Officials at the European Commission are considering proposals to make enterprise servers greener, this would have a significant effect on the cloud computing industry as such servers are vital for operation of cloud servers.
Regulation of servers in this manner will need to be carefully considered and weighed up against the Commission's own pledge to help support and promote adoption and speed of cloud services. The fear is that such measures could stifle Europe's digital economy if not implemented thoughtfully.
In 2011 the European Commission ran a survey that showed the adoption of cloud computing would help 80% of businesses to reduce their costs by as much as 20 percent.
While digital communications have helped to save on some resources and undoubtedly provided many benefits, we cannot ignore the environmental impact of the energy production needed to power these systems, as well as the resources needed to manufacture electronic components.
“Cloud computing can help mitigate these problems thanks to more efficient use of hardware as well as, more specifically, by building data centres to use low-energy servers and green energy,” the strategy said.
Some estimates predict that large companies in the United States could save as much as $12 billion per annum in energy consumption by moving to cloud based systems.
An effective cloud system needs data centres, and these data centres are power hungry. Large corporations such as Google have already made considerable effort to reduce the environmental impact and running costs of their own servers. As these data centres require a huge amount of power, any saving will result in a significant financial saving.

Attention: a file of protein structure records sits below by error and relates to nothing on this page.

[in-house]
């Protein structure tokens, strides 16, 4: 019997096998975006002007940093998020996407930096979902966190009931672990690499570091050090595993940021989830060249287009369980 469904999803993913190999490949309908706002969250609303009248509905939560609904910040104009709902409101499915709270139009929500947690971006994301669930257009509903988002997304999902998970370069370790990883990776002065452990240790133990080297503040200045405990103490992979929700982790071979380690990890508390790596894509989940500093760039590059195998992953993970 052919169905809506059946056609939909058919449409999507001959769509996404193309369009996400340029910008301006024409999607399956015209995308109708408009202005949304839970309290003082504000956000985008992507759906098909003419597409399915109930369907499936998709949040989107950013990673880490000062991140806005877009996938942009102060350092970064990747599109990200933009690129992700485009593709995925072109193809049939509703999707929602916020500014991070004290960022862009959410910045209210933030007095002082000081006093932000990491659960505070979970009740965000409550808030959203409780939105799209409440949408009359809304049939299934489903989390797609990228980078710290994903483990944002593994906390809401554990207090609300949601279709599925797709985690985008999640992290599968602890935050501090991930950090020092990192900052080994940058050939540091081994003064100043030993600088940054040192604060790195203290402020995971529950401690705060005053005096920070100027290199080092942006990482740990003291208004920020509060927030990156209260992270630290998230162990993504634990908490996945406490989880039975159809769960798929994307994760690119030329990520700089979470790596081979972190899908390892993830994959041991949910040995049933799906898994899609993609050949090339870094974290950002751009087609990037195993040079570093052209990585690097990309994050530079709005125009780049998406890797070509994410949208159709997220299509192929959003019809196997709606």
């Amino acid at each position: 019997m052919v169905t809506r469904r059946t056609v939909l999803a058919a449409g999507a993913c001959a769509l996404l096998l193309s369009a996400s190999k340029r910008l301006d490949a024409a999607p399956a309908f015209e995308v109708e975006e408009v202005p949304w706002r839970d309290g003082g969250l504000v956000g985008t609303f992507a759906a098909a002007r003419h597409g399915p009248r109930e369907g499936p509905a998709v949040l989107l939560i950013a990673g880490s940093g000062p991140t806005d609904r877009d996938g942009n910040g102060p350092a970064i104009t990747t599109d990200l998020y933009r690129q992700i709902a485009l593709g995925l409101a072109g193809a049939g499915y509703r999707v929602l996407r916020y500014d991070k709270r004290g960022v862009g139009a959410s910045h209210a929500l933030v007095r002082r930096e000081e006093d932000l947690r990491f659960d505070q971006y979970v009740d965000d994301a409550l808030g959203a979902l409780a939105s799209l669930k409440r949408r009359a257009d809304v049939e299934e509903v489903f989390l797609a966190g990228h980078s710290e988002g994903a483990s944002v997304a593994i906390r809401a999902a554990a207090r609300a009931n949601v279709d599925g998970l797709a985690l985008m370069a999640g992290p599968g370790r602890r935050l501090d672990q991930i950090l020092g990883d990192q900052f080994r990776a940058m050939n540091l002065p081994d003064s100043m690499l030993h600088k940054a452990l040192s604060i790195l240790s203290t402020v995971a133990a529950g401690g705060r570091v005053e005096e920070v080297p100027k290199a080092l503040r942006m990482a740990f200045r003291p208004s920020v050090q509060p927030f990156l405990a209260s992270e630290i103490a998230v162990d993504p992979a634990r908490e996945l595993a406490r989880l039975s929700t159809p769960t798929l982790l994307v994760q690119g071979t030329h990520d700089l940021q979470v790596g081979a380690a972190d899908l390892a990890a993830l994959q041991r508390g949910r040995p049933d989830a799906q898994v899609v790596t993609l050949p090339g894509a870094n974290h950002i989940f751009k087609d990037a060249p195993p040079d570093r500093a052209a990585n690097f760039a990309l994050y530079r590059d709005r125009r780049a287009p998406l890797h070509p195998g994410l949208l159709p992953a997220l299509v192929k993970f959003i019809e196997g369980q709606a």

Large streamlined centres such as those at Google are vastly more efficient than smaller servers traditionally run by companies on their own premises for their own needs. It makes sense that then, that moving to the cloud benefits everyone, both financially and environmentally. The effect is comparable to dense city housing versus suburban housing. Having many people living in one building reduces the carbon footprint of all those living there as services can be streamlined and amenities can be localised.
Google produced the chart you see below that shows the staggering difference in energy use between local and cloud hosted email.
“Digital of course means energy, but the chances are the net gains offset what looks like the immediate extra drain from more digital activity,” said a spokesman for the European Environmental Bureau. “Research is needed however, rather than a headlong rush into digital, since there is a real danger that, in a nutshell, more cloud may mean more coal,” he added.
It is too early to say whether use of cloud will actually be enforced, rather than simply encouraged. It is clear though that energy efficiency and means of energy production are crucial to the future of IT, the economy at large and the environment.